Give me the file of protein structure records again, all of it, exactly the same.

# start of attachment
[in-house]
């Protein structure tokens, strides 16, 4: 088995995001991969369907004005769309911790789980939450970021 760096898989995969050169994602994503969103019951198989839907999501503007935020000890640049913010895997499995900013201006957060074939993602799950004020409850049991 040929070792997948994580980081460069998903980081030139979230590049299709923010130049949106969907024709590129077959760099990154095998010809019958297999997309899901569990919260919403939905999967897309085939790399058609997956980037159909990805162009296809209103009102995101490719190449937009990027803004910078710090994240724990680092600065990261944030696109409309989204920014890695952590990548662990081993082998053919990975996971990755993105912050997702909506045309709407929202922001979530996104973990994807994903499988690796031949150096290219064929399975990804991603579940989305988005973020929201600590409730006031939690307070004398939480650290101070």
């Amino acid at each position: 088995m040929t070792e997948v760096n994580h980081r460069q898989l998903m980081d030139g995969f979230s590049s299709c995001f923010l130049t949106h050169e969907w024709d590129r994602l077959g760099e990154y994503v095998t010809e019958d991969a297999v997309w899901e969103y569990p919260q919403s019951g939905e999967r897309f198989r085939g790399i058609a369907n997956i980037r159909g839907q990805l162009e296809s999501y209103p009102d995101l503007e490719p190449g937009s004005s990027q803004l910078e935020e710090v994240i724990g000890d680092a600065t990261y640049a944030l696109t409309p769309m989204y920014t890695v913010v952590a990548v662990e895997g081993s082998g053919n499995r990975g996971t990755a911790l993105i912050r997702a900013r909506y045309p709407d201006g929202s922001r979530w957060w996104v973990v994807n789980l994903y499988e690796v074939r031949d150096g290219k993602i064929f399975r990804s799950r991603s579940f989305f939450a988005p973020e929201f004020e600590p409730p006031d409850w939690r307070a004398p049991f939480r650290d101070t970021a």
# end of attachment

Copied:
[in-house]
């Protein structure tokens, strides 16, 4: 088995995001991969369907004005769309911790789980939450970021 760096898989995969050169994602994503969103019951198989839907999501503007935020000890640049913010895997499995900013201006957060074939993602799950004020409850049991 040929070792997948994580980081460069998903980081030139979230590049299709923010130049949106969907024709590129077959760099990154095998010809019958297999997309899901569990919260919403939905999967897309085939790399058609997956980037159909990805162009296809209103009102995101490719190449937009990027803004910078710090994240724990680092600065990261944030696109409309989204920014890695952590990548662990081993082998053919990975996971990755993105912050997702909506045309709407929202922001979530996104973990994807994903499988690796031949150096290219064929399975990804991603579940989305988005973020929201600590409730006031939690307070004398939480650290101070």
């Amino acid at each position: 088995m040929t070792e997948v760096n994580h980081r460069q898989l998903m980081d030139g995969f979230s590049s299709c995001f923010l130049t949106h050169e969907w024709d590129r994602l077959g760099e990154y994503v095998t010809e019958d991969a297999v997309w899901e969103y569990p919260q919403s019951g939905e999967r897309f198989r085939g790399i058609a369907n997956i980037r159909g839907q990805l162009e296809s999501y209103p009102d995101l503007e490719p190449g937009s004005s990027q803004l910078e935020e710090v994240i724990g000890d680092a600065t990261y640049a944030l696109t409309p769309m989204y920014t890695v913010v952590a990548v662990e895997g081993s082998g053919n499995r990975g996971t990755a911790l993105i912050r997702a900013r909506y045309p709407d201006g929202s922001r979530w957060w996104v973990v994807n789980l994903y499988e690796v074939r031949d150096g290219k993602i064929f399975r990804s799950r991603s579940f989305f939450a988005p973020e929201f004020e600590p409730p006031d409850w939690r307070a004398p049991f939480r650290d101070t970021a």